You won't regret it!
(Yes, that was me encouraging you to masturbate.)
Making Neurons Sexy: A Review of Sexual Activity and the Brain
Living in the United States, we are constantly bombarded by the hyper-sexualized media of the current generation. From radio to television to film, we are consistently reminded of just how salient sexual activity is in our lives. Radio hosts have become progressively open, no longer hesitant to utilize sexual innuendo as a form of humor and television shows have presented increasingly sexual content. Try as you might, it’s nearly impossible to escape the sexual content we are subjected to on a daily basis. Perhaps this overexposure begs the most basic question: why? Why is sex so fascinating that we have been able to capitalize on its existence in all outlets of mass-media?
The answer to this question could appear in many forms. One such assertion maintains that sex is healthy. Take migraines, for example. Research by James Couch in women experiencing migraine symptoms (ie. fatigue, moodiness, neck pain) found that sex at the onset of the migraine led to a reduction in symptoms (Harzog 2007). A separate position suggests that sex is beneficial for stem cell research. Prolactin, a hormone released following sexual intercourse, has been used in laboratory settings to stimulate the production of neurons in the olfactory bulb (Wood 2003). Furthermore, prolactin has been used to generate new brain tissue following stoke damage (2003). However we interpret our fascination with sexual conduct, it still remains that sex is an integral part of human life. The ideas that sex is healthy and scientifically beneficial are perhaps adequate. Yet, looking across the many layers of sexual function, there seems to be an underlying, biological reason for our obsession. It may be that a survey of neurobiological research is necessary to understand the many facets that compose this important aspect of our lives.
The following will examine how sex looks in the brain as function of the major implicated pathways, what deviates from normal sexual function in sexual addiction, and how various treatment methods work in standardizing sexual compulsivity on the neural level. Risks and benefits of sexual activity will also be observed. By exploring such aspects, loopholes or shortcomings may be identified for further research in the field of sexual activity.
To grasp the subsequent material, it is important to understand the most imperative areas of the brain that are implicated during sexual arousal and intercourse. Normal sexual functioning, though vastly different across all individuals based on social and environmental experience, requires the functional processing of both central erotic arousal- taking place in the human brain- and the arousal of the genito-pelvic region (Levin & Wagner 1986). When aroused in unison, these two areas of the body work in a mutual positive feedback loop which eventually leads to orgasmic discharge in the genito-pelvic region (1986). These areas are mediated through interpersonal experience and subjectivity, as well as the limbic brain; by integrating these regions, sex can be described as both a peripheral function and a brain response (Hiller 2004).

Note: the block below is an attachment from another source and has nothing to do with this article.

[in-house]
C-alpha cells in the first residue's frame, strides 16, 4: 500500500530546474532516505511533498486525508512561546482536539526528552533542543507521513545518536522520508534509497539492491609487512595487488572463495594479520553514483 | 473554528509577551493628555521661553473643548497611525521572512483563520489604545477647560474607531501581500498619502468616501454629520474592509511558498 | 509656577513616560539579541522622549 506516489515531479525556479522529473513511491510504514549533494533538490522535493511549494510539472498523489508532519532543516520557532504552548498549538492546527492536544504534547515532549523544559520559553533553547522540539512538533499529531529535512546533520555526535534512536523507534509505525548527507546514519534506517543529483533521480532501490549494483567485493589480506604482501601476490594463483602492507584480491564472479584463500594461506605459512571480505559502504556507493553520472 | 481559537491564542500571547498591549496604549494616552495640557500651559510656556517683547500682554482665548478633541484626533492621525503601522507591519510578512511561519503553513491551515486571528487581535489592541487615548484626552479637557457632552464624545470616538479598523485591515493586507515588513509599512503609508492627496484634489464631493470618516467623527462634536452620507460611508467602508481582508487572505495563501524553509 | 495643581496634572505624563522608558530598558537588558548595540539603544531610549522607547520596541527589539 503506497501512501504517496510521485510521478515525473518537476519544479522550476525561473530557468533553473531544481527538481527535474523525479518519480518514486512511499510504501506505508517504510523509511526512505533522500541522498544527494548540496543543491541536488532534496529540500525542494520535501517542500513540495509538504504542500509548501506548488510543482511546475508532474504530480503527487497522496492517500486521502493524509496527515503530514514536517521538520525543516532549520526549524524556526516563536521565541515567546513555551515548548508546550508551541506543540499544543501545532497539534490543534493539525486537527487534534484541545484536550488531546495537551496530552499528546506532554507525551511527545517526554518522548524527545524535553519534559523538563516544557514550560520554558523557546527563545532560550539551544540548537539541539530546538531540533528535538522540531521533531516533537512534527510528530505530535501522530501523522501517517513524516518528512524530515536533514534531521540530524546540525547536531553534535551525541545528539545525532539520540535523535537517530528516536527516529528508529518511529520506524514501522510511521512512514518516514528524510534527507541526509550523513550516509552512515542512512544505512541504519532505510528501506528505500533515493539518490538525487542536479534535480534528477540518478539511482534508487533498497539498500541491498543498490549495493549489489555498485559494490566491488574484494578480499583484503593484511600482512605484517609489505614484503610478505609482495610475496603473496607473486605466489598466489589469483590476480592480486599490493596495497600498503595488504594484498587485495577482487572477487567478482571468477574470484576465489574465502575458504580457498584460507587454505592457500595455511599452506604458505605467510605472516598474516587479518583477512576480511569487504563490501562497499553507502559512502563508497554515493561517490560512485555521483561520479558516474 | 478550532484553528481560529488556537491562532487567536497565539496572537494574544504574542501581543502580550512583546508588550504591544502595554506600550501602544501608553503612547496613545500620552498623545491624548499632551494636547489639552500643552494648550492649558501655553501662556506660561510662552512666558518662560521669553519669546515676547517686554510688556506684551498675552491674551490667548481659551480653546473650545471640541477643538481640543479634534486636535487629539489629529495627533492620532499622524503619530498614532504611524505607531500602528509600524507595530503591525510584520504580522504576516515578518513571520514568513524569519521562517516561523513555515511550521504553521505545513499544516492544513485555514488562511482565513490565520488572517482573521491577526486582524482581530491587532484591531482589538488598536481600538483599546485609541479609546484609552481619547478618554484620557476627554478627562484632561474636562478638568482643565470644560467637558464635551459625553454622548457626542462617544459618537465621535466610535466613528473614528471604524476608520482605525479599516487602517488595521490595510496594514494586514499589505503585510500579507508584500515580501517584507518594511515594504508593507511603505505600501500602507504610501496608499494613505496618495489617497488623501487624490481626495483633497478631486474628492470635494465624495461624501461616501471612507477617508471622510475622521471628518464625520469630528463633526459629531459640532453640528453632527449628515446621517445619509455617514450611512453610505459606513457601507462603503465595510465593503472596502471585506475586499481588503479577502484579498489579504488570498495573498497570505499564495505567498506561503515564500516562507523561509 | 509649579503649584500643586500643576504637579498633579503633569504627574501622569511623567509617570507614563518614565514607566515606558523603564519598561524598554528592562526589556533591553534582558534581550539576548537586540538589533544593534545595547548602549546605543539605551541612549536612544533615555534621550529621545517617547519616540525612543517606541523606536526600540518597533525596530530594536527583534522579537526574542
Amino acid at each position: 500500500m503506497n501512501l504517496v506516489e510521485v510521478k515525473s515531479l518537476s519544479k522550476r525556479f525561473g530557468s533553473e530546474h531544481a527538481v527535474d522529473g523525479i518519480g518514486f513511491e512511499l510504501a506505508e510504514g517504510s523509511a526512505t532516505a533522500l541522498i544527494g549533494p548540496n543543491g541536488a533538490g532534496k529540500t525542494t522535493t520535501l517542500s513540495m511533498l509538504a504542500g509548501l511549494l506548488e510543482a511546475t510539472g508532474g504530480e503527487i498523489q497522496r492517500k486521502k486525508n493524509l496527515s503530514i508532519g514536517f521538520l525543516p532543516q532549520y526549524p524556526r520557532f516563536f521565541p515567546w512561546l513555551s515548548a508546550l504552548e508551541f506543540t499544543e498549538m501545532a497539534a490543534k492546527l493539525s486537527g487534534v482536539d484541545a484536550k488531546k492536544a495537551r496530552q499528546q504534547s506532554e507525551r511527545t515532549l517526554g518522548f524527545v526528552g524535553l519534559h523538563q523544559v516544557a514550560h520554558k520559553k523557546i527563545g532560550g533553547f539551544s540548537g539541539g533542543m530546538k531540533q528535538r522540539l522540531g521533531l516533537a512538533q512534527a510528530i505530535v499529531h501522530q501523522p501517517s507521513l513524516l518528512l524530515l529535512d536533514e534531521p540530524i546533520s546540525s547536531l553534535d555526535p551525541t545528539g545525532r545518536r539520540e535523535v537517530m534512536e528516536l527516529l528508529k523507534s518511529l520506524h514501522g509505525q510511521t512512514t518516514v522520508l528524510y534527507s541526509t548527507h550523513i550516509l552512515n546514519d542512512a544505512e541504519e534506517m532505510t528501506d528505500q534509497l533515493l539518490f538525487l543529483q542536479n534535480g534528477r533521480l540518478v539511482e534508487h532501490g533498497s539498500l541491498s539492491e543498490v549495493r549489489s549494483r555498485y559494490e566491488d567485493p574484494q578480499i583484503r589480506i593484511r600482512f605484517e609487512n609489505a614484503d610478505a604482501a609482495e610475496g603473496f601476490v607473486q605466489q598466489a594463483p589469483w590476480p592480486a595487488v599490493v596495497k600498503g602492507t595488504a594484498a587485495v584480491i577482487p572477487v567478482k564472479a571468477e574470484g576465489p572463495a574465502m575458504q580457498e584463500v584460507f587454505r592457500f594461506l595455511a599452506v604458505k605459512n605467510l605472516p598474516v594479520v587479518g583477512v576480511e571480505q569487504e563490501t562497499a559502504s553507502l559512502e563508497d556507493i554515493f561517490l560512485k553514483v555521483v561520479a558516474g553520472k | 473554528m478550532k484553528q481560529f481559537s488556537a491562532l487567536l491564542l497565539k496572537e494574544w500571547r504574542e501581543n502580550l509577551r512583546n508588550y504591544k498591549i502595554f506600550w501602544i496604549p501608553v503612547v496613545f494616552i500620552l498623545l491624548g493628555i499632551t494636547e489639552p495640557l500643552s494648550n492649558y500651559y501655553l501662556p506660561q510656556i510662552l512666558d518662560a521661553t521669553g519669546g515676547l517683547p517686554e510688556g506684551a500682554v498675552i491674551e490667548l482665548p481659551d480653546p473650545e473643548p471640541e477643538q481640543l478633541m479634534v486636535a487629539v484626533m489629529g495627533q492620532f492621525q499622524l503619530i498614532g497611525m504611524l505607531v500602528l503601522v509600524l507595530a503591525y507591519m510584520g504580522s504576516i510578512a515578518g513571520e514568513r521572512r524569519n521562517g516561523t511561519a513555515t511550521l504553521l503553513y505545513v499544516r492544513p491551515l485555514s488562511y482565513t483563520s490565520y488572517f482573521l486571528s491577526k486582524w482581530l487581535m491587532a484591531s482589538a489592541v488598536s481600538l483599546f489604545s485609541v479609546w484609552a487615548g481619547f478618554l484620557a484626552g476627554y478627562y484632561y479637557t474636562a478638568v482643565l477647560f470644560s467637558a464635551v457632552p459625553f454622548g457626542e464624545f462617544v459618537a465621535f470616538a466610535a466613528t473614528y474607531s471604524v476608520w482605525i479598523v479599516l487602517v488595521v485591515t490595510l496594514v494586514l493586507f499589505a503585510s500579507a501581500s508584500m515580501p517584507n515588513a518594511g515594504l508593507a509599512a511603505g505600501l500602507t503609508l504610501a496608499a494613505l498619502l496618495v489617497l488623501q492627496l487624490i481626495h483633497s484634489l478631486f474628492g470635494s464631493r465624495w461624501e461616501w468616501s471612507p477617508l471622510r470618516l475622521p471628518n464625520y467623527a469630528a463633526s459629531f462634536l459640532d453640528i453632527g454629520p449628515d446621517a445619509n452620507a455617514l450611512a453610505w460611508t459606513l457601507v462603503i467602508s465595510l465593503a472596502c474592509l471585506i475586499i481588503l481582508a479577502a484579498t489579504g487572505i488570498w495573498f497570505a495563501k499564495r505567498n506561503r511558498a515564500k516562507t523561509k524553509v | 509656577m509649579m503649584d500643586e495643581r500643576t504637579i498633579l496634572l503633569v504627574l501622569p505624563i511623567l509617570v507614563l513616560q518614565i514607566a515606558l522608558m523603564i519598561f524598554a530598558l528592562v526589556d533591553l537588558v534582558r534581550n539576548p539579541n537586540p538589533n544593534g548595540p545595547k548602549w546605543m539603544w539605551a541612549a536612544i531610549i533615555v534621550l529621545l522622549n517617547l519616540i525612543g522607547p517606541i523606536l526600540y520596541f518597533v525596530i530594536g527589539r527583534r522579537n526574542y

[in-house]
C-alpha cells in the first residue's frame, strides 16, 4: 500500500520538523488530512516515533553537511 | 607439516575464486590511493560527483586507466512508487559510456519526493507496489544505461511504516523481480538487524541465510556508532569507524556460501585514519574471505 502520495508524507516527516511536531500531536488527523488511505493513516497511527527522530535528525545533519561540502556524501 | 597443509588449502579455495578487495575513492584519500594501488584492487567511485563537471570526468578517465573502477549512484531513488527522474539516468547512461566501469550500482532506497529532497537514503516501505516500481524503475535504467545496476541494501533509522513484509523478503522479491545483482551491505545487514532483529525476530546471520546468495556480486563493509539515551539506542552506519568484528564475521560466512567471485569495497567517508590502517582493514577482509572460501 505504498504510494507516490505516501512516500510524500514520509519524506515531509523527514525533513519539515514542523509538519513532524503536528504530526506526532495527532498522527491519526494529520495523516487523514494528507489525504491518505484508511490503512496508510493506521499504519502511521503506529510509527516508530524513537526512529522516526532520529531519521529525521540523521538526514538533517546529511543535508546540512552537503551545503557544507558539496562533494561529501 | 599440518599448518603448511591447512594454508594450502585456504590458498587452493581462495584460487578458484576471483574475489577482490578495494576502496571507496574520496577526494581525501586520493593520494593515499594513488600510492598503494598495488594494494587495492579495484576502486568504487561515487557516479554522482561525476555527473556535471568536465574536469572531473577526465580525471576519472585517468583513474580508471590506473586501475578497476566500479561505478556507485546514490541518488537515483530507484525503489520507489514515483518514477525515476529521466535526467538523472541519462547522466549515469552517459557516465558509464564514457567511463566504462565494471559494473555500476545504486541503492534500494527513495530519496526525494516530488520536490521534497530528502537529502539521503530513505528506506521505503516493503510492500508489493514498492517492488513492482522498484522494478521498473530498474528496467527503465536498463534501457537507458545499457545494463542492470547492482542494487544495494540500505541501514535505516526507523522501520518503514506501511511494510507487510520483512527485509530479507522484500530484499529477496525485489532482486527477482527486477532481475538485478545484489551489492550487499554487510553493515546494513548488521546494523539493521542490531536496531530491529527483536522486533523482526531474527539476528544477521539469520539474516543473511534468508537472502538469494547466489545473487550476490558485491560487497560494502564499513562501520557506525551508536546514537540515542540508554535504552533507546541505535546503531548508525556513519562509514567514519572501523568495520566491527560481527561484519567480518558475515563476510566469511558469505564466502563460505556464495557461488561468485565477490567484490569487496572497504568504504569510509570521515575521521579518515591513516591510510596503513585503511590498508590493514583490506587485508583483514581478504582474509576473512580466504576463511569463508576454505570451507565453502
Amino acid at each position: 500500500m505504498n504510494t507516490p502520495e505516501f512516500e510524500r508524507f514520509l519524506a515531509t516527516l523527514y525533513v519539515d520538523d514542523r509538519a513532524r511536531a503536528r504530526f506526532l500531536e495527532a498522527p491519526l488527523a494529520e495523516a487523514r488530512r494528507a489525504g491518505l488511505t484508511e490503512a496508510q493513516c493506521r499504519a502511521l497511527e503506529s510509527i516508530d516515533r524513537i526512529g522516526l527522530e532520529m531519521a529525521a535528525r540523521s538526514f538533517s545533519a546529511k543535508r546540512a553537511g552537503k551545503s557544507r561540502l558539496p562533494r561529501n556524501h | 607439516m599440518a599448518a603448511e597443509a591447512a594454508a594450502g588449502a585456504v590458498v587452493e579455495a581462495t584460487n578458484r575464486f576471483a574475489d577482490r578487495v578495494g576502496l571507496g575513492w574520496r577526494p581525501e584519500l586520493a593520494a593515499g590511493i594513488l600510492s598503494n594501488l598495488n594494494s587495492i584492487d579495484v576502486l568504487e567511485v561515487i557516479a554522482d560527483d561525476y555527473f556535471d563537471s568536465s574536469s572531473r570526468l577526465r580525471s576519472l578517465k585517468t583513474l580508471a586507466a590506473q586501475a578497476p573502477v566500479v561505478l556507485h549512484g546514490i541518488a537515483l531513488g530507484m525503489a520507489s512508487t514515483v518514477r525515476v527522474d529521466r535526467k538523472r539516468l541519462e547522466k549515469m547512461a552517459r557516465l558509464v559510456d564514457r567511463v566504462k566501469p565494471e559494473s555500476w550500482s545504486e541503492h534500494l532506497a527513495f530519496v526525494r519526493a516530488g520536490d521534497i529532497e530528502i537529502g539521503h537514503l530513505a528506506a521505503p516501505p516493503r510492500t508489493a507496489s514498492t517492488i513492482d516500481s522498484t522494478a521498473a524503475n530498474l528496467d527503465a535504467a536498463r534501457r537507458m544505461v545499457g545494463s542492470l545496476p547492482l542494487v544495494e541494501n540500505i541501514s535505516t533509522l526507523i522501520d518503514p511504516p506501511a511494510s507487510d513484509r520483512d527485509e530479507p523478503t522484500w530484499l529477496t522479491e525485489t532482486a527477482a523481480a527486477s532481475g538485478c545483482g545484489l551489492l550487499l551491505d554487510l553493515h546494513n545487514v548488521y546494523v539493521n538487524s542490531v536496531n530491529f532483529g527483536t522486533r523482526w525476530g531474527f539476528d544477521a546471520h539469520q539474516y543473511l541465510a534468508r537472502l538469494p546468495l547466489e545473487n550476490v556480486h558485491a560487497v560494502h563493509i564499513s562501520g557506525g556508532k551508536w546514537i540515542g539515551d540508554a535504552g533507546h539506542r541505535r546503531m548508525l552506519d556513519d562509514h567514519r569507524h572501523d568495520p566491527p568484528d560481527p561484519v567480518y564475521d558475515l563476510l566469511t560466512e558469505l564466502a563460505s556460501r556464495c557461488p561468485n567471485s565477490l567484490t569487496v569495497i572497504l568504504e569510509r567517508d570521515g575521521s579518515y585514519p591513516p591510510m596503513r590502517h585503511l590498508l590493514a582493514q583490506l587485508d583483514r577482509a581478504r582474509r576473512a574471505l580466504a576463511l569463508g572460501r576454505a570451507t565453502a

The most relevant of these imperative areas may be the interaction between the prefrontal cortices and the hypothalamus. The prefrontal cortices, the portions of the brain that are related to every motor response and chemical response in the body (Hiller 2004), are responsible for compartmentalizing every unique experience in the life span, one of which is sex. The hypothalamus then is responsible for the integration of hormone release during sexual behavior and arousal. Particularly, the hypothalamus is responsible for the synthesis of the peptide hormones vasopressin and oxytocin (Hiller 2004), both of which have been extensively researched in the neurophysiology of sexual bonding- especially the latter. Oxytocin has been shown to regulate noradrenaline, dopamine, and prolactin, in the brain (Hiller 2004; Insel 1997; Panskepp 1998); all three have been associated with brain reward.
Oxytocin appears to have quite an influence throughout the primary areas of the brain involved in sexual functioning. Though originally thought to be present only in the pituitary gland, oxytocin has also been shown as present along neurons in the spinal cord and the brain stem (Herbert 1994). This peptide hormone, most pertinent to the current survey, has also been shown to play a critical role in orgasmic stimulation. Across all male subjects in Murphy et al. (1990), oxytocin levels raised an average of 30% at the point of ejaculatory emission. Similarly, Carmichael et al. (1987) found an increase of nearly 60% (2.5pg/ml to 4.4pg/ml) in oxytocin levels in female participants at the point of orgasm (Hiller 2004).
Research that focuses on positive symptoms of sexual behavior, such as increased levels of oxytocin and other peptide hormones, is not the only methodology relevant to the survey of sexual functioning. It is just as beneficial to this examination of research to look at the functional differences in subjects with abnormalities in the primary areas of neural sexual functioning.
Sexual function can vary greatly after serious brain trauma or damage to the cells relevant to normal sexual functioning; a great deal of literature has looked at the differences in sexual functioning in subjects with traumatic levels of brain injury (Kreuter et al. 1998; Levin and Wagner 1986; Ponsford 2003). Most succinctly stated, “human sexuality encompasses biological, physical, cultural, and psychosocial dimensions of personality and [behavior]. [Traumatic Brain Injury] TBI may disturb any or all of these dimensions (Ponsford 2003).” Results have been consistent with Ponsford’s speculation that TBI affects multiple dimensions of the individual. In her 2003 research, over 50% of participants having experienced TBI reported significant sexual changes in the 5 years following the traumatic incident; sexual performance, sexual satisfaction, and sexual desire all saw significant decreases across subjects (2003).